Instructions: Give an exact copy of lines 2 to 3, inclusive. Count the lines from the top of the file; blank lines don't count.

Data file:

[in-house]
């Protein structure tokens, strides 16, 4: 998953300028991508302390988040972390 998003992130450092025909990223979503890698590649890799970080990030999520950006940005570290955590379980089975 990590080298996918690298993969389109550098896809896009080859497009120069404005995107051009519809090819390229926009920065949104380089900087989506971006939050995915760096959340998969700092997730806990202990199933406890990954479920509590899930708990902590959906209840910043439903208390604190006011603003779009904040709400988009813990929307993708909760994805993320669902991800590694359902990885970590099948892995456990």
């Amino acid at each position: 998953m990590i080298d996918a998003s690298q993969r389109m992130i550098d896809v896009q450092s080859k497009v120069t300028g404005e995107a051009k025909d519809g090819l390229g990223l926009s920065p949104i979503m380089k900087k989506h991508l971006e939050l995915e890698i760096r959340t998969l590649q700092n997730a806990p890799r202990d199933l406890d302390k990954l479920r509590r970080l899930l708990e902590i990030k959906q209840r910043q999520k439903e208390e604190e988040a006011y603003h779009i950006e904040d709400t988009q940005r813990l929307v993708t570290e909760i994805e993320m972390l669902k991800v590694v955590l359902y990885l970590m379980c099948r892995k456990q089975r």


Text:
């Protein structure tokens, strides 16, 4: 998953300028991508302390988040972390 998003992130450092025909990223979503890698590649890799970080990030999520950006940005570290955590379980089975 990590080298996918690298993969389109550098896809896009080859497009120069404005995107051009519809090819390229926009920065949104380089900087989506971006939050995915760096959340998969700092997730806990202990199933406890990954479920509590899930708990902590959906209840910043439903208390604190006011603003779009904040709400988009813990929307993708909760994805993320669902991800590694359902990885970590099948892995456990």
């Amino acid at each position: 998953m990590i080298d996918a998003s690298q993969r389109m992130i550098d896809v896009q450092s080859k497009v120069t300028g404005e995107a051009k025909d519809g090819l390229g990223l926009s920065p949104i979503m380089k900087k989506h991508l971006e939050l995915e890698i760096r959340t998969l590649q700092n997730a806990p890799r202990d199933l406890d302390k990954l479920r509590r970080l899930l708990e902590i990030k959906q209840r910043q999520k439903e208390e604190e988040a006011y603003h779009i950006e904040d709400t988009q940005r813990l929307v993708t570290e909760i994805e993320m972390l669902k991800v590694v955590l359902y990885l970590m379980c099948r892995k456990q089975r």